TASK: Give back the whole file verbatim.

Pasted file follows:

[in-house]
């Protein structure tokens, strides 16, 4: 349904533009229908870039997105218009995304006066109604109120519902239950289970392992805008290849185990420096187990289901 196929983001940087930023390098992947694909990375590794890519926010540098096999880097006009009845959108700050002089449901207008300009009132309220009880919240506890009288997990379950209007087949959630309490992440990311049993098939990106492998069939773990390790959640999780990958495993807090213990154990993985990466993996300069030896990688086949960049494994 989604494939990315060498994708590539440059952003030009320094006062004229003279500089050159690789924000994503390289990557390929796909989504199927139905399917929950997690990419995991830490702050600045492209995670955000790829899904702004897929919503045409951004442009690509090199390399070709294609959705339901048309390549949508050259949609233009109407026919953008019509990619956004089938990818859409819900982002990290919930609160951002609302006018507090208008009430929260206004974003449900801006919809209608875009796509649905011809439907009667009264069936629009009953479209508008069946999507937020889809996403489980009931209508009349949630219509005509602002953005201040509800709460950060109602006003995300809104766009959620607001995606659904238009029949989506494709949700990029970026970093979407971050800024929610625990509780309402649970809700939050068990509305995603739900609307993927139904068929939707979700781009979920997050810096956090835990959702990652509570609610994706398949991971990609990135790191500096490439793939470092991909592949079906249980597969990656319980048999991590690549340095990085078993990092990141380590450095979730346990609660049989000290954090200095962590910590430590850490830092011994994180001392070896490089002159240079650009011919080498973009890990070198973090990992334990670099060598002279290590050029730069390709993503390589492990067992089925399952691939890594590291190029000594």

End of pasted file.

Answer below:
[in-house]
């Protein structure tokens, strides 16, 4: 349904533009229908870039997105218009995304006066109604109120519902239950289970392992805008290849185990420096187990289901 196929983001940087930023390098992947694909990375590794890519926010540098096999880097006009009845959108700050002089449901207008300009009132309220009880919240506890009288997990379950209007087949959630309490992440990311049993098939990106492998069939773990390790959640999780990958495993807090213990154990993985990466993996300069030896990688086949960049494994 989604494939990315060498994708590539440059952003030009320094006062004229003279500089050159690789924000994503390289990557390929796909989504199927139905399917929950997690990419995991830490702050600045492209995670955000790829899904702004897929919503045409951004442009690509090199390399070709294609959705339901048309390549949508050259949609233009109407026919953008019509990619956004089938990818859409819900982002990290919930609160951002609302006018507090208008009430929260206004974003449900801006919809209608875009796509649905011809439907009667009264069936629009009953479209508008069946999507937020889809996403489980009931209508009349949630219509005509602002953005201040509800709460950060109602006003995300809104766009959620607001995606659904238009029949989506494709949700990029970026970093979407971050800024929610625990509780309402649970809700939050068990509305995603739900609307993927139904068929939707979700781009979920997050810096956090835990959702990652509570609610994706398949991971990609990135790191500096490439793939470092991909592949079906249980597969990656319980048999991590690549340095990085078993990092990141380590450095979730346990609660049989000290954090200095962590910590430590850490830092011994994180001392070896490089002159240079650009011919080498973009890990070198973090990992334990670099060598002279290590050029730069390709993503390589492990067992089925399952691939890594590291190029000594």